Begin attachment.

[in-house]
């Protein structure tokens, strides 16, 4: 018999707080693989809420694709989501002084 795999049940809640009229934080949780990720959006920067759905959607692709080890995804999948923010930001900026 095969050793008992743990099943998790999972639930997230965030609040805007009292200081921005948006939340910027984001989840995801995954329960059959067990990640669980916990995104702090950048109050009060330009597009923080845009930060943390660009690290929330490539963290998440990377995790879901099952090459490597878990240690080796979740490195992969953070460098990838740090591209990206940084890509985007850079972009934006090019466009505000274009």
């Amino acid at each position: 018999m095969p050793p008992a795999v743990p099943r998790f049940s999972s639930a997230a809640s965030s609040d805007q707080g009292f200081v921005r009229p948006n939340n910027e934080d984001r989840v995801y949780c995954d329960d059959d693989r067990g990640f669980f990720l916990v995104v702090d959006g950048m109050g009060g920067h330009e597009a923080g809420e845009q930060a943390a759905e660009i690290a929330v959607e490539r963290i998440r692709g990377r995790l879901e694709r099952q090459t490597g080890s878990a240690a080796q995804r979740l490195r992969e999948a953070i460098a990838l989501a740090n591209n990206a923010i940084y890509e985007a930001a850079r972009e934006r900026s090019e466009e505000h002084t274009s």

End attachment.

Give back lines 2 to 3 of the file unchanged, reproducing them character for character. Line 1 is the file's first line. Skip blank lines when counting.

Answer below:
């Protein structure tokens, strides 16, 4: 018999707080693989809420694709989501002084 795999049940809640009229934080949780990720959006920067759905959607692709080890995804999948923010930001900026 095969050793008992743990099943998790999972639930997230965030609040805007009292200081921005948006939340910027984001989840995801995954329960059959067990990640669980916990995104702090950048109050009060330009597009923080845009930060943390660009690290929330490539963290998440990377995790879901099952090459490597878990240690080796979740490195992969953070460098990838740090591209990206940084890509985007850079972009934006090019466009505000274009």
């Amino acid at each position: 018999m095969p050793p008992a795999v743990p099943r998790f049940s999972s639930a997230a809640s965030s609040d805007q707080g009292f200081v921005r009229p948006n939340n910027e934080d984001r989840v995801y949780c995954d329960d059959d693989r067990g990640f669980f990720l916990v995104v702090d959006g950048m109050g009060g920067h330009e597009a923080g809420e845009q930060a943390a759905e660009i690290a929330v959607e490539r963290i998440r692709g990377r995790l879901e694709r099952q090459t490597g080890s878990a240690a080796q995804r979740l490195r992969e999948a953070i460098a990838l989501a740090n591209n990206a923010i940084y890509e985007a930001a850079r972009e934006r900026s090019e466009e505000h002084t274009s």